Edited by Bruce A. Elleman and S.C.M. Paine, Naval War College Press, Newport, RI (2016)
Reviewed by Nathan Albright
Although each paper in this collection contains a disclaimer that the “thoughts and opinions expressed [. . .] are not necessarily those of the U.S. Government, the U.S. Navy Department, or the Naval War College (198),” it is very clear that these essays were collected together with a clear intention to influence policymaking and gain support to fund the US Navy in an era of sequestration and retrenchment. While it is not clear whether this book is intended to influence decision makers directly or is expected to serve as a selection of well-written and thoughtful arguments for those people who will be interacting and lobbying on behalf of the Navy, this is a collection of essays that appears well-designed to reach its intended audience, whoever that might be. At 200 pages, it does not make for a demanding read while presenting a wide-ranging case for the importance of a robust navy in order to conduct nonmilitary operations that serve humanitarian and larger political and diplomatic aims.
In terms of its presentation, this book is filled with helpful aids so that the reader understands the points that the editors are making in this collection. The editors discuss the fact that navies have been used for more than fighting wars since at least classical times with anti-piracy efforts in Greek and Roman times. At the other end of the book, the editors make a somewhat lengthy conclusion that shows the various non-force uses of navies discussed in the previous essays, spelling out precisely what kind of lessons can be learned and applied for the future uses of the U.S. Navy, and also the Chinese navy.
Each of the nine essays in this collection are tailor-made to appeal to a nontraditional audience in terms of defending the legitimacy of the navy as an institution worth funding and supporting. The first essay discusses the efforts of the sloop-of-war Constellation to interdict the Transatlantic slave trade between 1859 and 1861, demonstrating the need for effective naval forces to defend human rights abroad. The second essay discusses the obscure and deeply secret, and successful, efforts of the U.S. Navy to use an overwhelming concentration of force to deter German aggression against Venezuela. The third essay examines Herbert Hoover’s successful but difficult efforts at feeding civilians in occupied Belgium and Northern France despite the threats of submarines and mines that gave Great Britain cover in starving the Central Powers through a blockade during World War I. The fourth essay looks at the unsuccessful efforts of the United States in deterring Japanese aggression that ended up boomeranging into open warfare because the Japanese military leadership felt it had no way to back out and save face and their own positions. The fifth essay gives a poignant discussion of the successful efforts of the U.S. Navy at providing humanitarian assistance and refugee resettlement after the fall of South Vietnam. The sixth essay discusses the environmental and financial benefits of using derelict naval vessels as artificial reefs in areas as far flung as Southern California, Florida, Delaware, and the Cayman Islands, discussing the regulatory challenges to such efforts as well. The seventh essay discusses the importance of properly studying the cause of strandings and the effect of sonar use on marine life, and the political problems involved in environmental activism relating to naval activities. The eighth essay provides a detailed examination of the efforts of the Coast Guard-led response to the Deepwater Horizon oil spill in 2010, and the way these efforts taxed both public and private capabilities in disaster relief and building goodwill and political capital with affected parties in the Gulf Coast. The ninth and final essay examines the political and diplomatic capital as well as the practical experience developed by the Chinese navy through its enthusiastic involvement in anti-piracy efforts in the Gulf of Aden.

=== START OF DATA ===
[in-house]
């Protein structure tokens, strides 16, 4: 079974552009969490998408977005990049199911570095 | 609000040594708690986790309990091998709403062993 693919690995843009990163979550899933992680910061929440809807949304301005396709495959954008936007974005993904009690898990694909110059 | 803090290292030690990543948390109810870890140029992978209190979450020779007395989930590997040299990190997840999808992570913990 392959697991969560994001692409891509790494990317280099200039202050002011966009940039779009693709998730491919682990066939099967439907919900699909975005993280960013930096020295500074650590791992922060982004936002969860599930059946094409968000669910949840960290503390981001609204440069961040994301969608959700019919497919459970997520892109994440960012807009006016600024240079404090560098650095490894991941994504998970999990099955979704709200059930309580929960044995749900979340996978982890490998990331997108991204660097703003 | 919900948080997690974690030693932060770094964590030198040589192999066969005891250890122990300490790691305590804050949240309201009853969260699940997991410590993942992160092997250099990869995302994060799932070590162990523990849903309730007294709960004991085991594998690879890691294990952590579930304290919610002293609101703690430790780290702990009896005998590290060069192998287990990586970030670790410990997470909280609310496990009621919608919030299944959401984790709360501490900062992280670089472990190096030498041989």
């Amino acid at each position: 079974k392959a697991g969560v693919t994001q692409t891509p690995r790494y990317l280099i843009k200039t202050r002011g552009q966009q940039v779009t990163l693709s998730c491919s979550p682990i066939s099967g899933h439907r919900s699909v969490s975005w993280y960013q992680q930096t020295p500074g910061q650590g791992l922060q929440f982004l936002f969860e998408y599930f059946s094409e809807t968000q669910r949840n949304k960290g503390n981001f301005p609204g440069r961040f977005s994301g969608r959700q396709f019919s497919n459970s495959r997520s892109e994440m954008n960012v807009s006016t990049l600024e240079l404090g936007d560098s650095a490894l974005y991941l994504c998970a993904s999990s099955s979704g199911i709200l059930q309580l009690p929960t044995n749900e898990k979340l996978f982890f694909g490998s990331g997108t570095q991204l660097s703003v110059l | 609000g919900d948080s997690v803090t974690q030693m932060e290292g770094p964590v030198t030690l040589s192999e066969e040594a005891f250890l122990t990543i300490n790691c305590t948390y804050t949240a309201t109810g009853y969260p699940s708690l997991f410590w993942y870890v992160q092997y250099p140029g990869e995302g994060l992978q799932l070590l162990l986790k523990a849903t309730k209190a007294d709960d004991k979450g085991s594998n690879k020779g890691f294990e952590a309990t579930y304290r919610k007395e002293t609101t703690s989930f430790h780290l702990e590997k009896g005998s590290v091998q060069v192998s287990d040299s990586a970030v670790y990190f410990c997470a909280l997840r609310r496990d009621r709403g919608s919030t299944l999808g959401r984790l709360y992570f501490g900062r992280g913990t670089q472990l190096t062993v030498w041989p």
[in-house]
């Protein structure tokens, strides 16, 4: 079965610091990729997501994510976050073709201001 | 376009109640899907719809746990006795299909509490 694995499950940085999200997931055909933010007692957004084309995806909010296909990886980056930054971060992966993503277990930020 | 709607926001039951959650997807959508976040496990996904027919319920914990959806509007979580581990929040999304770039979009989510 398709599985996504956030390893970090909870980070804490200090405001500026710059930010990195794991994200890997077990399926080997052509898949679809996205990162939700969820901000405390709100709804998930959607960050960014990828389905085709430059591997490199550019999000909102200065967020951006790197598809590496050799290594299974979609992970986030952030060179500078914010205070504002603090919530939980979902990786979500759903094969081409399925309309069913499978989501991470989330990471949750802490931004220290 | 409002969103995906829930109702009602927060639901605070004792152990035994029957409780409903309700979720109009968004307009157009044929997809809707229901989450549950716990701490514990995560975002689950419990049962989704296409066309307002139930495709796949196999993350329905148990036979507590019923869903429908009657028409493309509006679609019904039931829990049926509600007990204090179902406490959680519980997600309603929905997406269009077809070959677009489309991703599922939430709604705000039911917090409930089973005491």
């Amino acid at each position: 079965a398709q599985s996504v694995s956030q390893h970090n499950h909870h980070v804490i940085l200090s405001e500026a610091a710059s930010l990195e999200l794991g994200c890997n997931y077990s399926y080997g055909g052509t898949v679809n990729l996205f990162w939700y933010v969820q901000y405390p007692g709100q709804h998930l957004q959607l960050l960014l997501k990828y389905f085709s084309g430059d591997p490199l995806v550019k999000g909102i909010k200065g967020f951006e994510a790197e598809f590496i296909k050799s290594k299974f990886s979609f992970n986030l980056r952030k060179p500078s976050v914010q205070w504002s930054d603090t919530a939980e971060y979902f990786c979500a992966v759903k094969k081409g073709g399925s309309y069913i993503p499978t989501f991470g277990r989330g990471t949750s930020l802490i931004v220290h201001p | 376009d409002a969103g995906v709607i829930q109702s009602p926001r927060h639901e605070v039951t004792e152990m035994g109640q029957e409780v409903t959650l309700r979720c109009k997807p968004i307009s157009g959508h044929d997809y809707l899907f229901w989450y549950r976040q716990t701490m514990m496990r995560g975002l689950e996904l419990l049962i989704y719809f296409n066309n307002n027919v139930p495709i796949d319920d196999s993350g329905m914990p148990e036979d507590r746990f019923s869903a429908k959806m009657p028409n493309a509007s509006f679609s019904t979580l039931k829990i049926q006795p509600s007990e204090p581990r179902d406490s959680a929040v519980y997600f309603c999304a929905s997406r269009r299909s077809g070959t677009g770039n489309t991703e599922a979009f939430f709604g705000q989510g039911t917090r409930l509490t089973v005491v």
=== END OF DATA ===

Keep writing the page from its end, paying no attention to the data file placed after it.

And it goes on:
The conclusion summarizes these points and then adds another one by showing the Nobel prizes awarded to those researching through grants from the Navy in basic scientific research, showing another nonmilitary use of the Navy that is worthy of being recognized and continued.
Towards the end of this book, the editors make a broad-based case for preserving naval capabilities in the broadest possible way by commenting that
“many nonmilitary operations involving naval task forces or fleets-in-being can help keep ships in readiness for war. Even while performing useful missions of a nonmilitary nature, crews continue to train for duties essential to warfare. If these humanitarian missions can supplement training exercises, and in particular if some activities turn out to be even more useful than training exercises, they will be viewed in a different financial light—that is, as maximizing tax dollars by incorporating dual-use missions and training (197).”
This short but powerful book, with essays written by contributors with a broad array of research interests within the Navy and Coast Guard establishment and broader academia, has a broad scope of nonmilitary operations that the U.S. Navy has excelled at, but a clear purpose in making sure that the Navy and Coast Guard remain able to address humanitarian and environmental concerns in the future as well.
Nathan Albright of Portland, Oregon, is a frequent contributor to Naval History Book Reviews.